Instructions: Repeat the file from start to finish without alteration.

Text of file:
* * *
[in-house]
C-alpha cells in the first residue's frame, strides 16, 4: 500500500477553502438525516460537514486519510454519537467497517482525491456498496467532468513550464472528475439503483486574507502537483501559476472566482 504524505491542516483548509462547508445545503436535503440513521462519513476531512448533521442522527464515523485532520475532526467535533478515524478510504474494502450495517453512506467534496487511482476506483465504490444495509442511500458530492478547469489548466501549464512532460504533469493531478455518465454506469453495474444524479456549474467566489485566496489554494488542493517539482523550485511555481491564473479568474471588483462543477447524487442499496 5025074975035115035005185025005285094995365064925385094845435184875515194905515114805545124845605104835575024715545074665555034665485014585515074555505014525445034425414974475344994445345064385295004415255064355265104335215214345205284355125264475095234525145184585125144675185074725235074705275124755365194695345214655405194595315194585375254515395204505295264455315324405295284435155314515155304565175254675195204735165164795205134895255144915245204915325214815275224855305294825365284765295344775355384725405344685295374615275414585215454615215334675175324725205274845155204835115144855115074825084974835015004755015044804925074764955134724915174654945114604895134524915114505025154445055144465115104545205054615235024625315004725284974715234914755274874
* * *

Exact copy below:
[in-house]
C-alpha cells in the first residue's frame, strides 16, 4: 500500500477553502438525516460537514486519510454519537467497517482525491456498496467532468513550464472528475439503483486574507502537483501559476472566482 504524505491542516483548509462547508445545503436535503440513521462519513476531512448533521442522527464515523485532520475532526467535533478515524478510504474494502450495517453512506467534496487511482476506483465504490444495509442511500458530492478547469489548466501549464512532460504533469493531478455518465454506469453495474444524479456549474467566489485566496489554494488542493517539482523550485511555481491564473479568474471588483462543477447524487442499496 5025074975035115035005185025005285094995365064925385094845435184875515194905515114805545124845605104835575024715545074665555034665485014585515074555505014525445034425414974475344994445345064385295004415255064355265104335215214345205284355125264475095234525145184585125144675185074725235074705275124755365194695345214655405194595315194585375254515395204505295264455315324405295284435155314515155304565175254675195204735165164795205134895255144915245204915325214815275224855305294825365284765295344775355384725405344685295374615275414585215454615215334675175324725205274845155204835115144855115074825084974835015004755015044804925074764955134724915174654945114604895134524915114505025154445055144465115104545205054615235024625315004725284974715234914755274874